Goldman Sachs Group Inc. signage is displayed on a monitor on the floor of the New York Stock Exchange (NYSE) in New York, U.S., on Friday, Oct. 7, 2016.
Michael Nagle | Bloomberg | Getty Images
The U.S. bank’s consumer and investment management division released a slide deck ahead of an investor call Wednesday, examining the impact of the coronavirus outbreak on the U.S. economy. A sizable chunk of the presentation focused on bitcoin and other virtual currencies.
“Cryptocurrencies including bitcoin are not an asset class,” Goldman Chief Economist Jan Hatzius and Harvard Professor Jason Furman wrote in the opening of one slide. The deck detailed several reasons why cryptocurrencies couldn’t be considered an asset class in their own right, claiming they don’t generate cash flow likes bonds or earnings through exposure to global economic growth.
“We believe that a security whose appreciation is primarily dependent on whether someone else is willing to pay a higher price for it is not a suitable investment for our clients,” Hatzius and Furman wrote.
“We also believe that while hedge funds may find trading cryptocurrencies appealing because of their high volatility, that allure does not constitute a viable investment rationale.”
Many industry analysts have been pointing to increased interest from institutional investors like hedge funds as a potential catalyst for price rises. Such speculation grew after hedge fund veteran Paul Tudor Jones said earlier this month that he has almost 2% of his assets in bitcoin.
Crypto enthusiasts had eagerly anticipated the Goldman call, with some assuming the 151-year-old bank might lay out a case for investing in bitcoin. Needless to say, they didn’t get what they wanted on Wednesday.
The Winklevoss twins, co-founders of the cryptocurrency exchange Gemini, were among the most vocal in the backlash to Goldman’s claims.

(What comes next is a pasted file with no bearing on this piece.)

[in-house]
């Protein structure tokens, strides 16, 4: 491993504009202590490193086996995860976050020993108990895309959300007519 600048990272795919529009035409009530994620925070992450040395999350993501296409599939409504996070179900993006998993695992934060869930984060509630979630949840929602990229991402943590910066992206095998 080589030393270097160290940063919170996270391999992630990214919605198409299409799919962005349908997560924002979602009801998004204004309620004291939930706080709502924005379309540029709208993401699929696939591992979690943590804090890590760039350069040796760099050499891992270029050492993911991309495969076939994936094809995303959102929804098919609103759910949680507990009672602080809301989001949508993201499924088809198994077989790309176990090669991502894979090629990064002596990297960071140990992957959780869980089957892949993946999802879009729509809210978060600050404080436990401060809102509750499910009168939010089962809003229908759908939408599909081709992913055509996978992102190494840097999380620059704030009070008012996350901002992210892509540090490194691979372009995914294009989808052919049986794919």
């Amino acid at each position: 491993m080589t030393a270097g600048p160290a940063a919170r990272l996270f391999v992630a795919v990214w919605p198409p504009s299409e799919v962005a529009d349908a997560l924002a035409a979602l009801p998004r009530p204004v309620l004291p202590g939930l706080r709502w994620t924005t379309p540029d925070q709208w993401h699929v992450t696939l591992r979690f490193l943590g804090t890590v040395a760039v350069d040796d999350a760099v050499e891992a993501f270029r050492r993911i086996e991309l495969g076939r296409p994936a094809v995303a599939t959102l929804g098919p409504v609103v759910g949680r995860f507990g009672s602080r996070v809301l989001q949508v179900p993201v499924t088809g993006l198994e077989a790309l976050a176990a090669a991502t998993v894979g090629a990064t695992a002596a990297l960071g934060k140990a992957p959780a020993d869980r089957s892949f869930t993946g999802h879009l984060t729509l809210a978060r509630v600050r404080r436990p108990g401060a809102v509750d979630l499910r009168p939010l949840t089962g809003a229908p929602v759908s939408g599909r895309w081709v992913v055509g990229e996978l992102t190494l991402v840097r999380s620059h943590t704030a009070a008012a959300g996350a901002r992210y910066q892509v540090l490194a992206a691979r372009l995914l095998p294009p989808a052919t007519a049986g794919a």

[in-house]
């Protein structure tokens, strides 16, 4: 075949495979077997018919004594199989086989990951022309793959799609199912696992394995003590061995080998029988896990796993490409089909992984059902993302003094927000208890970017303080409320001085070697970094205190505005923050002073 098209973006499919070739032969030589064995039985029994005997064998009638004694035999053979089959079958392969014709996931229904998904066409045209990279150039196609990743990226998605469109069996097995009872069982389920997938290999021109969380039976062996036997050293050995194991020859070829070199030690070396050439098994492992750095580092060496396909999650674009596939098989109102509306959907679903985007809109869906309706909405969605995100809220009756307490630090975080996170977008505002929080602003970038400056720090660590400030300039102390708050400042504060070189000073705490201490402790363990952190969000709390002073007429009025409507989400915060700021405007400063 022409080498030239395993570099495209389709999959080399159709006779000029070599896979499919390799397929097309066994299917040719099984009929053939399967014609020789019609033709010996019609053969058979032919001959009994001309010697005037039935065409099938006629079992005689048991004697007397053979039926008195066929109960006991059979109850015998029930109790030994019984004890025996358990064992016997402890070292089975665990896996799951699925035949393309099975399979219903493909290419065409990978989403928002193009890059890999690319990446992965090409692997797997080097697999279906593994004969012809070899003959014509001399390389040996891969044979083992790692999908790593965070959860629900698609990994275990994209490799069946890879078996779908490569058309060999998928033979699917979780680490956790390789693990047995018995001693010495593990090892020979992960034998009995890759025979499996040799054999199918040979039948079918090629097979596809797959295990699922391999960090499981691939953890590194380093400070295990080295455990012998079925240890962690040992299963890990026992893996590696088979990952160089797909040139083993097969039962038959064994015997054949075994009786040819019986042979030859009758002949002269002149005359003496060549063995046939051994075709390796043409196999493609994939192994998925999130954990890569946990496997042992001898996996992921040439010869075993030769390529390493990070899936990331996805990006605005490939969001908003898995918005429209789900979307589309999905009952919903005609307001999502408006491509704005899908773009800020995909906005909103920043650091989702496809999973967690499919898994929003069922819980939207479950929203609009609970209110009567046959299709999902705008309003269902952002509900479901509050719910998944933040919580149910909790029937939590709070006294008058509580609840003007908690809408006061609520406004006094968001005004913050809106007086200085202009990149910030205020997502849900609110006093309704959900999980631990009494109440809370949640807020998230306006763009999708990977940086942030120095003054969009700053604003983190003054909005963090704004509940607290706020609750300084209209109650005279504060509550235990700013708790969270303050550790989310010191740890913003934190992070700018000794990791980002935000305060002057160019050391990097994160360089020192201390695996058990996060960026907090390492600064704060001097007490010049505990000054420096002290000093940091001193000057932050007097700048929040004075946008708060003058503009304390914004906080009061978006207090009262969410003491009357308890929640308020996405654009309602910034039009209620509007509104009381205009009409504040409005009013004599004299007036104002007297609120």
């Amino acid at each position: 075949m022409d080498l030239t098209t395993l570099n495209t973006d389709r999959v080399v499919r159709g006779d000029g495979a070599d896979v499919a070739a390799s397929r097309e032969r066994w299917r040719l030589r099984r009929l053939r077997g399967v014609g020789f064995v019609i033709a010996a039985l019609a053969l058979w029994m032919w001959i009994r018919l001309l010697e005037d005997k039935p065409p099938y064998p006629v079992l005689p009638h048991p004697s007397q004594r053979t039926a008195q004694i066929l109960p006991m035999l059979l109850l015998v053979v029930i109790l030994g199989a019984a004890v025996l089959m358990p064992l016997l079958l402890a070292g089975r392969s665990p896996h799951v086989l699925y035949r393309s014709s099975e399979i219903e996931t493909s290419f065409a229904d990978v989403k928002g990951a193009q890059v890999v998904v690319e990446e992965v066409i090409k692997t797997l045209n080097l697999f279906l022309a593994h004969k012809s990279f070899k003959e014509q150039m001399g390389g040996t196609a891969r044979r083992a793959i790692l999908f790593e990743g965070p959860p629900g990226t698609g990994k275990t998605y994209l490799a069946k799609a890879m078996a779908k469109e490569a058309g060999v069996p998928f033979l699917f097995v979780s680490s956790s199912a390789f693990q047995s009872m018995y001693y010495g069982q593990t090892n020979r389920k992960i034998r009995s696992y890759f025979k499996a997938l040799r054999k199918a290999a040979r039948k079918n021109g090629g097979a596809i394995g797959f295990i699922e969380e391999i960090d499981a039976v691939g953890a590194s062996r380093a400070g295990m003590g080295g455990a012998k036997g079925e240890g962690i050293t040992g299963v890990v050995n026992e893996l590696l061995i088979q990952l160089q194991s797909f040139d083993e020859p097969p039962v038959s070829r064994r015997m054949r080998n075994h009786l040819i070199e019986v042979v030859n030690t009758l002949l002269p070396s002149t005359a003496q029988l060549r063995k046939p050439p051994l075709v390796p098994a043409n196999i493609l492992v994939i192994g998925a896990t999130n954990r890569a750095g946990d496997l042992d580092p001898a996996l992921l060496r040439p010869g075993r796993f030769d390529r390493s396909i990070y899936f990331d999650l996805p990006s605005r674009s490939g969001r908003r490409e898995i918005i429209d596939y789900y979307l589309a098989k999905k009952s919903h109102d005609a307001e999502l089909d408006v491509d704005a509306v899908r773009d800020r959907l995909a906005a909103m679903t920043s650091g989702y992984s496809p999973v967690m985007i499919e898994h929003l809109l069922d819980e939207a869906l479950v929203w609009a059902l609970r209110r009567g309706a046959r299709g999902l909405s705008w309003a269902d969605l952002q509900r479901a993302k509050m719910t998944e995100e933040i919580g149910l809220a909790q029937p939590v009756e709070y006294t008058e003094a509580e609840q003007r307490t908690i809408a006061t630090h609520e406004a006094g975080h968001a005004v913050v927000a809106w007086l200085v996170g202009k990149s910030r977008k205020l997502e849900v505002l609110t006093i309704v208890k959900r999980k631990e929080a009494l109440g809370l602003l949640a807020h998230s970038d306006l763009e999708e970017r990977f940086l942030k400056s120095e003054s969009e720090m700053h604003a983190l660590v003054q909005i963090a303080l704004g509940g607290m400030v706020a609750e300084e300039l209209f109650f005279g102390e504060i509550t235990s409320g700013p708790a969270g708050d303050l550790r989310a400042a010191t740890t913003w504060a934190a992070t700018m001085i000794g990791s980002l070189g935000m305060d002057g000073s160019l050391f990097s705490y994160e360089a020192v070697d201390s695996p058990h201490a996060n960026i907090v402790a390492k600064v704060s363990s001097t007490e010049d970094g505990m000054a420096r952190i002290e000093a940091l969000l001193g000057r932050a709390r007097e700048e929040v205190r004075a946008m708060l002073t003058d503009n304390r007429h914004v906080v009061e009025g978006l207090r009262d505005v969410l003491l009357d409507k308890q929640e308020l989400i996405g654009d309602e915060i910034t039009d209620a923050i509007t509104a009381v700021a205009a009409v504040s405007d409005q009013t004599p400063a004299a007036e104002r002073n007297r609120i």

“Hey Goldman Sachs, 2014 just called and asked for their talking points back,” Cameron Winklevoss said in a tweet.
His brother, Tyler, claimed, “The more I think about it, the Goldman report is probably a head fake,” referring to a sports tactic used to throw an opponent off by pretending you’re moving in one direction only to then move the opposite way.
Goldman’s Hatzius and Harvard’s Furman drew a comparison between bitcoin’s monster rally in late 2017 — when it surged close to $20,000 — and the Dutch “tulip mania” of the 17th century, one of the most well-known speculative bubbles in history. Similar comparisons have been made previously by bank executives — most notably J.P. Morgan CEO Jamie Dimon, who called bitcoin a “fraud” that will eventually “blow up.”
Goldman played down the idea that bitcoin is a “scarce resource,” noting that some of the most valuable coins — bitcoin cash and bitcoin SV — are “forks.” This means the new coins that have been created out of changes in the protocol of the bitcoin network.
Bitcoin bulls often claim the digital asset’s limited supply is part of what underpins its value and makes it a potential “hedge” against currencies which are vulnerable to devaluation in times of economic crisis.
The bank also called cryptocurrencies a “conduit for illicit activity,” highlighting their use in fraudulent schemes and money laundering.
“It’s important to note that Goldman Sachs’ competitors Fidelity and JP Morgan have made significant investments in cryptocurrency,” said Dave Hodgson, chief investment officer and managing director of NEM Ventures, a cryptocurrency-focused venture capital firm. Fidelity last year set up a separate unit devoted to cryptocurrency clearing and custody, while J.P. Morgan developed its own internal digital currency, “JPM Coin,” for payments.
“While volatility is indeed high, the year-on-year, and now decade-long performance is a consistent uptrend based on holding the asset, not trading the volatility. By considering it unviable for its investors, Goldman Sachs has risked causing its investors to miss out on one of the best performing asset classes in the past 100 years, never mind the last 10.”